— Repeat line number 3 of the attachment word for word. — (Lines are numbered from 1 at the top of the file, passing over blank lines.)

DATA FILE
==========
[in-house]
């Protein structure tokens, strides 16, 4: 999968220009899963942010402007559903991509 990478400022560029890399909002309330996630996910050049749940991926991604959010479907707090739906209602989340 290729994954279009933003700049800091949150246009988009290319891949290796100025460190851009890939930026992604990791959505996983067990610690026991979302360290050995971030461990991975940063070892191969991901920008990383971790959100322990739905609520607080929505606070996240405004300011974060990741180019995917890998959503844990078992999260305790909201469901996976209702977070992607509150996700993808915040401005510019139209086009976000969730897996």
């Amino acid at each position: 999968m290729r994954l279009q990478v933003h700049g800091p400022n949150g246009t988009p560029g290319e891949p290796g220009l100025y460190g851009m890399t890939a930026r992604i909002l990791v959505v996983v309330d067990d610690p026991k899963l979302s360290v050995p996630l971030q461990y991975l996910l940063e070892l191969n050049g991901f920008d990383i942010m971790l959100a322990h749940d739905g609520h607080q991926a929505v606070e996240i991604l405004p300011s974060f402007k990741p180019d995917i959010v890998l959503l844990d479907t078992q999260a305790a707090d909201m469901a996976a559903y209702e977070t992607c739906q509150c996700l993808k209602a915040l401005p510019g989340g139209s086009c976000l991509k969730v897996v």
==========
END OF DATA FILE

């Amino acid at each position: 999968m290729r994954l279009q990478v933003h700049g800091p400022n949150g246009t988009p560029g290319e891949p290796g220009l100025y460190g851009m890399t890939a930026r992604i909002l990791v959505v996983v309330d067990d610690p026991k899963l979302s360290v050995p996630l971030q461990y991975l996910l940063e070892l191969n050049g991901f920008d990383i942010m971790l959100a322990h749940d739905g609520h607080q991926a929505v606070e996240i991604l405004p300011s974060f402007k990741p180019d995917i959010v890998l959503l844990d479907t078992q999260a305790a707090d909201m469901a996976a559903y209702e977070t992607c739906q509150c996700l993808k209602a915040l401005p510019g989340g139209s086009c976000l991509k969730v897996v």